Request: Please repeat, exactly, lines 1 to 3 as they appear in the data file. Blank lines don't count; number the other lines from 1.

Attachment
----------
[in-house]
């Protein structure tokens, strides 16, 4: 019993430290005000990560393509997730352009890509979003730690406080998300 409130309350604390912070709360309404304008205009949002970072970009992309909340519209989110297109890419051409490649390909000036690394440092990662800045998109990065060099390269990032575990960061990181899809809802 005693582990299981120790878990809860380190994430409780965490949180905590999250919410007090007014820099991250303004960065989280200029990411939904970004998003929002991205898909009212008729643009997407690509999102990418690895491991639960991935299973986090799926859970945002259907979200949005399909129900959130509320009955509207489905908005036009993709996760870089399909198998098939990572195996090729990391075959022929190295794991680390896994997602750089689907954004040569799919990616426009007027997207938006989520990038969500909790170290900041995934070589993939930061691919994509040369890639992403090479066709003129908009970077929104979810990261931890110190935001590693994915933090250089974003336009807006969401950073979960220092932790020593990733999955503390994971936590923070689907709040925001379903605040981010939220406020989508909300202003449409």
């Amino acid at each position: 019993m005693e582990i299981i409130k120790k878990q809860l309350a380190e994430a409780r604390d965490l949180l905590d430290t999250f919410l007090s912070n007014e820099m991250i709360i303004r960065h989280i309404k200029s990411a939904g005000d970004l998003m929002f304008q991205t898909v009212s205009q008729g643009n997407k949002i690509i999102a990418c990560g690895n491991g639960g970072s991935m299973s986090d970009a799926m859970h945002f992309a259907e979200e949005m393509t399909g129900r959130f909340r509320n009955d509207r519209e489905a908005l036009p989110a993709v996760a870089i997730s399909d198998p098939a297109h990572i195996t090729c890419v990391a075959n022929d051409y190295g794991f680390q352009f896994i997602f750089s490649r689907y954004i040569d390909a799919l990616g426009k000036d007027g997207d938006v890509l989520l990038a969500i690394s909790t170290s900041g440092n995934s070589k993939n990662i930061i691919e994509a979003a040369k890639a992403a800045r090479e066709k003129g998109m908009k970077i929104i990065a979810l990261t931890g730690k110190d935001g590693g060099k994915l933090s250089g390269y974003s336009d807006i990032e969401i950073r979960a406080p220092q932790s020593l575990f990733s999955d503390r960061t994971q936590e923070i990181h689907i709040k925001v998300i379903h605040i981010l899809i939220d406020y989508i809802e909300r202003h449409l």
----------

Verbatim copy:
[in-house]
């Protein structure tokens, strides 16, 4: 019993430290005000990560393509997730352009890509979003730690406080998300 409130309350604390912070709360309404304008205009949002970072970009992309909340519209989110297109890419051409490649390909000036690394440092990662800045998109990065060099390269990032575990960061990181899809809802 005693582990299981120790878990809860380190994430409780965490949180905590999250919410007090007014820099991250303004960065989280200029990411939904970004998003929002991205898909009212008729643009997407690509999102990418690895491991639960991935299973986090799926859970945002259907979200949005399909129900959130509320009955509207489905908005036009993709996760870089399909198998098939990572195996090729990391075959022929190295794991680390896994997602750089689907954004040569799919990616426009007027997207938006989520990038969500909790170290900041995934070589993939930061691919994509040369890639992403090479066709003129908009970077929104979810990261931890110190935001590693994915933090250089974003336009807006969401950073979960220092932790020593990733999955503390994971936590923070689907709040925001379903605040981010939220406020989508909300202003449409």
């Amino acid at each position: 019993m005693e582990i299981i409130k120790k878990q809860l309350a380190e994430a409780r604390d965490l949180l905590d430290t999250f919410l007090s912070n007014e820099m991250i709360i303004r960065h989280i309404k200029s990411a939904g005000d970004l998003m929002f304008q991205t898909v009212s205009q008729g643009n997407k949002i690509i999102a990418c990560g690895n491991g639960g970072s991935m299973s986090d970009a799926m859970h945002f992309a259907e979200e949005m393509t399909g129900r959130f909340r509320n009955d509207r519209e489905a908005l036009p989110a993709v996760a870089i997730s399909d198998p098939a297109h990572i195996t090729c890419v990391a075959n022929d051409y190295g794991f680390q352009f896994i997602f750089s490649r689907y954004i040569d390909a799919l990616g426009k000036d007027g997207d938006v890509l989520l990038a969500i690394s909790t170290s900041g440092n995934s070589k993939n990662i930061i691919e994509a979003a040369k890639a992403a800045r090479e066709k003129g998109m908009k970077i929104i990065a979810l990261t931890g730690k110190d935001g590693g060099k994915l933090s250089g390269y974003s336009d807006i990032e969401i950073r979960a406080p220092q932790s020593l575990f990733s999955d503390r960061t994971q936590e923070i990181h689907i709040k925001v998300i379903h605040i981010l899809i939220d406020y989508i809802e909300r202003h449409l």